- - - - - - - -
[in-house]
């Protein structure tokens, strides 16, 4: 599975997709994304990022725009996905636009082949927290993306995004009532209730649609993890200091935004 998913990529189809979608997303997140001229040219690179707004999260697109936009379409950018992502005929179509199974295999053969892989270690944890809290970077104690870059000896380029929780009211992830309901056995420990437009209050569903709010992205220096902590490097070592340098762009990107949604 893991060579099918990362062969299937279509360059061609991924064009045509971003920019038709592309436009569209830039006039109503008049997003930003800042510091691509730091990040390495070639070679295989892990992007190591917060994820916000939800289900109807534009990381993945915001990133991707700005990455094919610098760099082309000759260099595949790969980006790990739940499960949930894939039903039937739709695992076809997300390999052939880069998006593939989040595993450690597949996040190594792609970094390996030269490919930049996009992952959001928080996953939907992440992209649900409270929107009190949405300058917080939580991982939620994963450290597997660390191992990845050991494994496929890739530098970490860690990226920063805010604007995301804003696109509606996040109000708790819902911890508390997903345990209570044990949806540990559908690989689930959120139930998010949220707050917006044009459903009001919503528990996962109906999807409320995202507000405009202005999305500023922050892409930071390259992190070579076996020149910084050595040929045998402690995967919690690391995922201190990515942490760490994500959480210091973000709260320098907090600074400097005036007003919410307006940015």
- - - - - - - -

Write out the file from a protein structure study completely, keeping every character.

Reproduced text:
[in-house]
């Protein structure tokens, strides 16, 4: 599975997709994304990022725009996905636009082949927290993306995004009532209730649609993890200091935004 998913990529189809979608997303997140001229040219690179707004999260697109936009379409950018992502005929179509199974295999053969892989270690944890809290970077104690870059000896380029929780009211992830309901056995420990437009209050569903709010992205220096902590490097070592340098762009990107949604 893991060579099918990362062969299937279509360059061609991924064009045509971003920019038709592309436009569209830039006039109503008049997003930003800042510091691509730091990040390495070639070679295989892990992007190591917060994820916000939800289900109807534009990381993945915001990133991707700005990455094919610098760099082309000759260099595949790969980006790990739940499960949930894939039903039937739709695992076809997300390999052939880069998006593939989040595993450690597949996040190594792609970094390996030269490919930049996009992952959001928080996953939907992440992209649900409270929107009190949405300058917080939580991982939620994963450290597997660390191992990845050991494994496929890739530098970490860690990226920063805010604007995301804003696109509606996040109000708790819902911890508390997903345990209570044990949806540990559908690989689930959120139930998010949220707050917006044009459903009001919503528990996962109906999807409320995202507000405009202005999305500023922050892409930071390259992190070579076996020149910084050595040929045998402690995967919690690391995922201190990515942490760490994500959480210091973000709260320098907090600074400097005036007003919410307006940015």